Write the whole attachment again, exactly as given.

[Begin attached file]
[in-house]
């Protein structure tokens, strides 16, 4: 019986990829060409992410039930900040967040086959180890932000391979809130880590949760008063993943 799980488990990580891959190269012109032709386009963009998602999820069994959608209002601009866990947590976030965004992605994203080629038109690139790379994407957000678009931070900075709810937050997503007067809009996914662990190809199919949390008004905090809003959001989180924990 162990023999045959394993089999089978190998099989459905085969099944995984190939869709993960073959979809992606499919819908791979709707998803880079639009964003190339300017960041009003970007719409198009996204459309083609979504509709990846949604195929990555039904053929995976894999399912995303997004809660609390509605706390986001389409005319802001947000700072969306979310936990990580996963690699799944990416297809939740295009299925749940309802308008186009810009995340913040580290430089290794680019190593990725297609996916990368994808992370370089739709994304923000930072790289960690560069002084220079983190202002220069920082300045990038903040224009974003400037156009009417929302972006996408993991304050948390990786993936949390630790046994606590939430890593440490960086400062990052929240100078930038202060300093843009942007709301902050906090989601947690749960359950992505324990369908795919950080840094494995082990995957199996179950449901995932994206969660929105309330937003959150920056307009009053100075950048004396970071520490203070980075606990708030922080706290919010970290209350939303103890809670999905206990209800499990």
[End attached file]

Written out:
[in-house]
């Protein structure tokens, strides 16, 4: 019986990829060409992410039930900040967040086959180890932000391979809130880590949760008063993943 799980488990990580891959190269012109032709386009963009998602999820069994959608209002601009866990947590976030965004992605994203080629038109690139790379994407957000678009931070900075709810937050997503007067809009996914662990190809199919949390008004905090809003959001989180924990 162990023999045959394993089999089978190998099989459905085969099944995984190939869709993960073959979809992606499919819908791979709707998803880079639009964003190339300017960041009003970007719409198009996204459309083609979504509709990846949604195929990555039904053929995976894999399912995303997004809660609390509605706390986001389409005319802001947000700072969306979310936990990580996963690699799944990416297809939740295009299925749940309802308008186009810009995340913040580290430089290794680019190593990725297609996916990368994808992370370089739709994304923000930072790289960690560069002084220079983190202002220069920082300045990038903040224009974003400037156009009417929302972006996408993991304050948390990786993936949390630790046994606590939430890593440490960086400062990052929240100078930038202060300093843009942007709301902050906090989601947690749960359950992505324990369908795919950080840094494995082990995957199996179950449901995932994206969660929105309330937003959150920056307009009053100075950048004396970071520490203070980075606990708030922080706290919010970290209350939303103890809670999905206990209800499990």